In May 2012, Lutzkie was apparently returning from a 10-day hunting trip at Askham in the Kalahari when his R50m Augusta A119 helicopter's engine allegedly failed over the Northern Cape, forcing him to crash-land in the Severn area, about 70KM from the McCarthy Border Post near Botswana.

                            The helicopter, which was uninsured, was discovered camouflaged with branches and smeared with mud. South Africa's Civil Aviation Authority said it was informed of the crash three days after it happened – by the police and not Lutzkie himself.

                            "I've millions of rands worth of property and vehicles and nothing is insured. It's my prerogative," he told South African journalists at the time.

                            First time round: The wreckage of an Augusta A119 helicopter belonging to businessman Frikkie Lutzkie, which was found camouflaged on a Northern Cape farm in his first 'crash-and-attempt-to-hide-the-evidence' incident in 2012. Lutzkie says it crashed after its engine failed and when asked to explain why the aircraft had been covered with branches and smeared with mud he stated that this was "to prevent harm to anyone who might come across it"

                            Transport Minister Obert Mpofu said this week that Lutzkie flew into Zimbabwe illegally – and authorities will be looking into his background for evidence of any criminal activity.

                            Neighbours said after crashing his helicopter on May 5, with an unnamed female passenger on board, a second helicopter arrived at Doddieburn and whisked him away before authorities could speak to him.

                            Sources told Chronicle that Lutzkie's company, Hunt Essentials, offers safari at Deka in Victoria Falls, Gokwe, Tuli block and Doddieburn.

                            Tuli block is on the Botswana side of the border, about 100KM from Doddieburn Ranch.


                            • #15
                              Poachers Use Helicopter to Cull Elephants in DRC

                              Poachers operating in one of Africa’s oldest parks have slaughtered at least 68 elephants in the last two months, using chainsaws and armed helicopter to profit from an illegal trade that results in tens of thousands of deaths every year, conservationists warned.

                              A report released Friday by the Geneva-based Convention on International Trade in Endangered Species of Wild Fauna and Flora (aka CITES) found that at least 20,000 elephants were killed in Africa in 2013 — fewer than the two previous years but still shockingly high.

                              The Johannesburg-based African Parks group, underscoring the need for greater protection for elephants, said on Thursday that some 4 percent of the population of Garamba National Park in the Democratic Republic of the Congo (DRC) had been wiped out by poachers in a matter of weeks.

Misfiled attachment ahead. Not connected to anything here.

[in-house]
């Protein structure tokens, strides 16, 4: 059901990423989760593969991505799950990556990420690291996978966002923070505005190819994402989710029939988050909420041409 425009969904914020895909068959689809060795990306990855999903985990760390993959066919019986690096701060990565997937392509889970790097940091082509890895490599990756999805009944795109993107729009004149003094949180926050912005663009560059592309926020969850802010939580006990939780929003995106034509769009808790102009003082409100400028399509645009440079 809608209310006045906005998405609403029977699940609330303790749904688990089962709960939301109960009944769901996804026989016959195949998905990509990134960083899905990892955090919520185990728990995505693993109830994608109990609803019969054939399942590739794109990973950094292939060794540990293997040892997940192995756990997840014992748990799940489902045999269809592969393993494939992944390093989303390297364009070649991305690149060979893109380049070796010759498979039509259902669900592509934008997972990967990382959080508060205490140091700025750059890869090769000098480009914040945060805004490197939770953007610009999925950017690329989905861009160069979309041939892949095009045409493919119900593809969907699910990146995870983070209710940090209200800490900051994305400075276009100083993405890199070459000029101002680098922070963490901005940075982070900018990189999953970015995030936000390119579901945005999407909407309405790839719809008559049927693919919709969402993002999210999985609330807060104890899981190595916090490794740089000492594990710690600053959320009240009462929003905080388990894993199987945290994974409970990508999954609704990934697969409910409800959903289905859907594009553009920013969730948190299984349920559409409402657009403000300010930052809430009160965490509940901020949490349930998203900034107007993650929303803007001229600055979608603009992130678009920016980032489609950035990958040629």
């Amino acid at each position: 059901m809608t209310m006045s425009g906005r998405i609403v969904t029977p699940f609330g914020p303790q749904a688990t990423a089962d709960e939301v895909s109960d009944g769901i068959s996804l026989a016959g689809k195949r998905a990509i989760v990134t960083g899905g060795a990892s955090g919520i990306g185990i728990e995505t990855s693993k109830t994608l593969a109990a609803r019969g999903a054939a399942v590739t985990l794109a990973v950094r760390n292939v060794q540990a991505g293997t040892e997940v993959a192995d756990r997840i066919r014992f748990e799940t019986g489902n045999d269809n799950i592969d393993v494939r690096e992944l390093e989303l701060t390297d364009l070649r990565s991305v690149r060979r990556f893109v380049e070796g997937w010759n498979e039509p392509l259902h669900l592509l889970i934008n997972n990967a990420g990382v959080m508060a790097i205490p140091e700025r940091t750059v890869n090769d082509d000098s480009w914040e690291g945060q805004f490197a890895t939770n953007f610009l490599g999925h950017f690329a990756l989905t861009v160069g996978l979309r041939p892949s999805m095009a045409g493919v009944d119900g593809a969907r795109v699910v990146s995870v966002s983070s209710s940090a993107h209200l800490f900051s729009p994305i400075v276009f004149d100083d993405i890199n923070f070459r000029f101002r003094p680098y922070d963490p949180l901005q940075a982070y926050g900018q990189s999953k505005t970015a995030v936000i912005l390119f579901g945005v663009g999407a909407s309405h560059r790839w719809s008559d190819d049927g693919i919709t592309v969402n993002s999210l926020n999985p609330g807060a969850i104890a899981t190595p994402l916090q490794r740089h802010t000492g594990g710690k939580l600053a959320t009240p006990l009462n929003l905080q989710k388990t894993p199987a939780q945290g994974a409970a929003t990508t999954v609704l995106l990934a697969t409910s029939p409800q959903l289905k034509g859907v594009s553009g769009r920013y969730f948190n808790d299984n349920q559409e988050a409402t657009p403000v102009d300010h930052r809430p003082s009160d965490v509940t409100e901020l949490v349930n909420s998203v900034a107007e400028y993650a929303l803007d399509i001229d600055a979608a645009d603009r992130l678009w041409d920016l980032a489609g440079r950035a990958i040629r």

The group said that since mid-May, the 1,900-square-mile park, which was established in 1938, has faced an onslaught from several bands of criminals.

                              Poachers are now employing helicopters to cull elephants

                              One particularly sophisticated group is shooting the elephants with high-powered rifles from a helicopter and then severing their tusks with chainsaws. They are removing the elephants’ brains and genitals as well.

                              African Parks, which runs seven parks in six countries in cooperation with local authorities, said the poachers include renegade elements of the Congolese army, gunmen from South Sudan and members of the Lord’s Resistance Army (LRA), a militant rebel group whose fugitive leader, Joseph Kony, is an alleged war criminal.

                              “The situation is extremely serious,” Garamba Park manger Jean-Marc Froment said in a statement. “The park is under attack on all fronts.” A 2012 census found just 2,000 elephants in Garamba — down from 20,000 in the 1960s.

                              In one skirmish with poachers, park guards had to protect themselves against hand grenades thrown by South Sudanese poachers, some wearing military uniforms.

                              Conservationists say a thriving ivory market in Asia is helping fuel the worst poaching epidemic of African elephants in decades.

                              Eighty percent of the African seizures were in Kenya, Tanzania and Uganda, three of the eight nations required to draw up plans to curb ivory smuggling, officials with CITES reported.

                              The CITES report says poaching is increasing in the Central African Republic but declining in Chad. The report also says the overall poaching numbers in 2013 dropped from the previous two years.

                              “We are seeing better law enforcement and demand-reduction efforts across multiple countries, as well as greater political and public attention to this unfolding crisis,” said John Scanlon, CITES’ secretary-general.

                              CITES, which regulates 35,000 species of plants and animals, banned ivory trade in 1989.

                              About 28 percent of Africa’s elephants are in eastern Africa, and close to 55 percent are in southern Africa. Some local elephant populations continue to face the threat of immediate extinction.